This impressive work sheds light on the recent history of the UN Security Council (UNSC), examining how the penchant for UN-backed humanitarian intervention in the 1990s has given way to an impotent UNSC, unable to play a meaningful role in the war in Iraq. It examines the precepts that govern UNSC politics, including the sanctity of sovereign states, the norm of non-intervention and state interests. Designed for readers who are interested in gaining a deeper understanding of the workings of the UNSC, the attitudes of its members towards the use of force and sovereignty, as well as understanding its limitations in international politics, this volume: · evaluates key issues such as the principle of consent, the use of force, intervention and sovereignty · provides a rich array of case studies to understand the challenges of consent-based peacekeeping · presents strong analytical consistency drawing on a wide variety of sources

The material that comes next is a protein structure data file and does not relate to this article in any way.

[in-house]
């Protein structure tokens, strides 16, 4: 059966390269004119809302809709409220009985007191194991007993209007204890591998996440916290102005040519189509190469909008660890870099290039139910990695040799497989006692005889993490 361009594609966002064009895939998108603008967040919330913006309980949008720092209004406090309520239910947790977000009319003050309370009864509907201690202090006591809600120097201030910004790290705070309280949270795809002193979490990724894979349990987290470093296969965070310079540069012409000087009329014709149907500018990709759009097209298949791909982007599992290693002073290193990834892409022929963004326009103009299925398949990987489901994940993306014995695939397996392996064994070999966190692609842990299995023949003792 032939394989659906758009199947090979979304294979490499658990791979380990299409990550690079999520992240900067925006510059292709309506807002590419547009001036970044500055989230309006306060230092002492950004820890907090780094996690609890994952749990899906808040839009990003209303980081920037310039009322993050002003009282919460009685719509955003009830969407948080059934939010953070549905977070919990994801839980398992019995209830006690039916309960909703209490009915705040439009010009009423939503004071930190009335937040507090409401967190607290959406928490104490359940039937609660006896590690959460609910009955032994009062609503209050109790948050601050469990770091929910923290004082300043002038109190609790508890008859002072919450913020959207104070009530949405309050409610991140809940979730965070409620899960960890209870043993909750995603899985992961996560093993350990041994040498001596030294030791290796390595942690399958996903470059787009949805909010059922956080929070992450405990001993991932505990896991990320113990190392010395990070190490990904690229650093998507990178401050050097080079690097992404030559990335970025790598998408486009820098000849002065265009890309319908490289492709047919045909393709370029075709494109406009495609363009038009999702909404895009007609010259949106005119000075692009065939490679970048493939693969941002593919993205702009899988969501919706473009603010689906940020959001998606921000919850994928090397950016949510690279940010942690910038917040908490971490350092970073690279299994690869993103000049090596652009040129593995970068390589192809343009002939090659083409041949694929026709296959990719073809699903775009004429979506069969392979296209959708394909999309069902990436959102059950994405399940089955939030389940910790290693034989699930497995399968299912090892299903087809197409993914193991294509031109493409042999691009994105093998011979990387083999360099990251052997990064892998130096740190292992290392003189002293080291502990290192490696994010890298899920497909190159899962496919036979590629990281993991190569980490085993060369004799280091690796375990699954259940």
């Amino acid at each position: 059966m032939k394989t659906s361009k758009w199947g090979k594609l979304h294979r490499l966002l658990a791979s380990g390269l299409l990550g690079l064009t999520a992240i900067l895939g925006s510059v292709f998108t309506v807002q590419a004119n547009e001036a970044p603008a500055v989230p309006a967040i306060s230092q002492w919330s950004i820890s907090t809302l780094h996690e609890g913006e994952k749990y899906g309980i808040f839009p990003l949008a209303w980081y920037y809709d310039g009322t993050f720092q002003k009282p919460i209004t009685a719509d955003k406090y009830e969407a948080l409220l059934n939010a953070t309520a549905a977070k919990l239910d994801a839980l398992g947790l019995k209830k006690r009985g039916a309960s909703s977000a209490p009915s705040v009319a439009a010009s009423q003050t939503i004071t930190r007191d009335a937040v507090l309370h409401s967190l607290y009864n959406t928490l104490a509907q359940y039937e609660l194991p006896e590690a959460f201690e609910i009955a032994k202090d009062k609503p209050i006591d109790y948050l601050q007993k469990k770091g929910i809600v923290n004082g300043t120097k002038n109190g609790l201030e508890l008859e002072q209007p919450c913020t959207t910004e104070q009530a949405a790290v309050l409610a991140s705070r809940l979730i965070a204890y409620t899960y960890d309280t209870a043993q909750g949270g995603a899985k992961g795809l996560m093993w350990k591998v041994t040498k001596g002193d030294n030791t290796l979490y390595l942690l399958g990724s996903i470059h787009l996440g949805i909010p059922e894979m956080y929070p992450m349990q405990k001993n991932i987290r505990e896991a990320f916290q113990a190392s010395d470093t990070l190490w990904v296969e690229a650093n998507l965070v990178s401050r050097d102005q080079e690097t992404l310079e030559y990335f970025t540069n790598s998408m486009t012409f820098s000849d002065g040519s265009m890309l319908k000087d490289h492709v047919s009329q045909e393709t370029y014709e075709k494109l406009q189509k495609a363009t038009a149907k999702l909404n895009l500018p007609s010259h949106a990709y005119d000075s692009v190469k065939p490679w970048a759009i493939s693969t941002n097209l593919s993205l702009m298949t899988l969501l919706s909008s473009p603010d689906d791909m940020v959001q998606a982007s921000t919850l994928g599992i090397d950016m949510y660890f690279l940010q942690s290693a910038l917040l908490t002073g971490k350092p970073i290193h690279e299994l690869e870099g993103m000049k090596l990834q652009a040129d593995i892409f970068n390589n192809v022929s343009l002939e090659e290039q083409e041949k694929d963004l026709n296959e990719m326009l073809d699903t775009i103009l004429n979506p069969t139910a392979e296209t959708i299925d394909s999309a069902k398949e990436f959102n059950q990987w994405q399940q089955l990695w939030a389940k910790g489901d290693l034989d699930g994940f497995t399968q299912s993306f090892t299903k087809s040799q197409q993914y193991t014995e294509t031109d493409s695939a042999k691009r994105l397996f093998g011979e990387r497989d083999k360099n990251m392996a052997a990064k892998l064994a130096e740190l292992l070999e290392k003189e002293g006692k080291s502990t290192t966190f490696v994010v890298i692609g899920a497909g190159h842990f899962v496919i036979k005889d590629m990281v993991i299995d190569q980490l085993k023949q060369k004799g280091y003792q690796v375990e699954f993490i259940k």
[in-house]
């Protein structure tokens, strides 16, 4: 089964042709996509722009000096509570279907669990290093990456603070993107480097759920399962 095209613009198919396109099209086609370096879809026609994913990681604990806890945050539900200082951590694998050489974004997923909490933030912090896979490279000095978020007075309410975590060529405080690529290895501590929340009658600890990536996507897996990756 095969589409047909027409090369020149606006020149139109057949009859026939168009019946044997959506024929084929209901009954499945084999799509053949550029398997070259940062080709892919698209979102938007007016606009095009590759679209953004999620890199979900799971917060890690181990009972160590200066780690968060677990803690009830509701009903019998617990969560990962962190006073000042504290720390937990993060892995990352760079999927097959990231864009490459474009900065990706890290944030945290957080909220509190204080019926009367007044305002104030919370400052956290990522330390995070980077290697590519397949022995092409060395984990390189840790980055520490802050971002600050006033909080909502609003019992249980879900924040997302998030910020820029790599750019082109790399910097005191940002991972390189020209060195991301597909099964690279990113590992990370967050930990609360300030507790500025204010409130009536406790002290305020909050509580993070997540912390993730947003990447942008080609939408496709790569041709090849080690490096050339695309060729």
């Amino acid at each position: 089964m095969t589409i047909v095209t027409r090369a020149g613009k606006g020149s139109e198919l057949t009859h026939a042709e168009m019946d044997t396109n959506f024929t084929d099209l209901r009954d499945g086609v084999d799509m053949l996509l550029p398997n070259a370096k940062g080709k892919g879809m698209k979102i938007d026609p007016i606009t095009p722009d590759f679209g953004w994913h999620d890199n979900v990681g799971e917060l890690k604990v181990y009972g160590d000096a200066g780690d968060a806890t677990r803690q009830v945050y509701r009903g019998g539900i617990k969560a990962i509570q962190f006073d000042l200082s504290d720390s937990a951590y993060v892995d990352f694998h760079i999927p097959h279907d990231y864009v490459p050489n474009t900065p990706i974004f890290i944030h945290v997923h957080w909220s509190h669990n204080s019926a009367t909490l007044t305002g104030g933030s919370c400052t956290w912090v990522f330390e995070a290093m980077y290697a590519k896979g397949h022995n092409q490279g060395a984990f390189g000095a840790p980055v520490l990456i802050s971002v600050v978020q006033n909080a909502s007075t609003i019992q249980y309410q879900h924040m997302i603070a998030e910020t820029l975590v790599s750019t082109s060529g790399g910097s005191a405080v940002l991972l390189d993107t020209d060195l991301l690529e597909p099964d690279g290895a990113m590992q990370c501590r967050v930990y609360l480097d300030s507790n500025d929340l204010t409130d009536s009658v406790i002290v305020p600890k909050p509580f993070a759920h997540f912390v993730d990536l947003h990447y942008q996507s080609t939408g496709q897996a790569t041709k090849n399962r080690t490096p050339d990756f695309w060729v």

Table of Contents
Contents: Understanding the centrality of consent; Northern Iraq 1991; Somalia; Haiti; Rwanda; Bosnia; Back to Iraq; Beyond consent and sovereignty?; List of interviews; Selected bibliography; Index.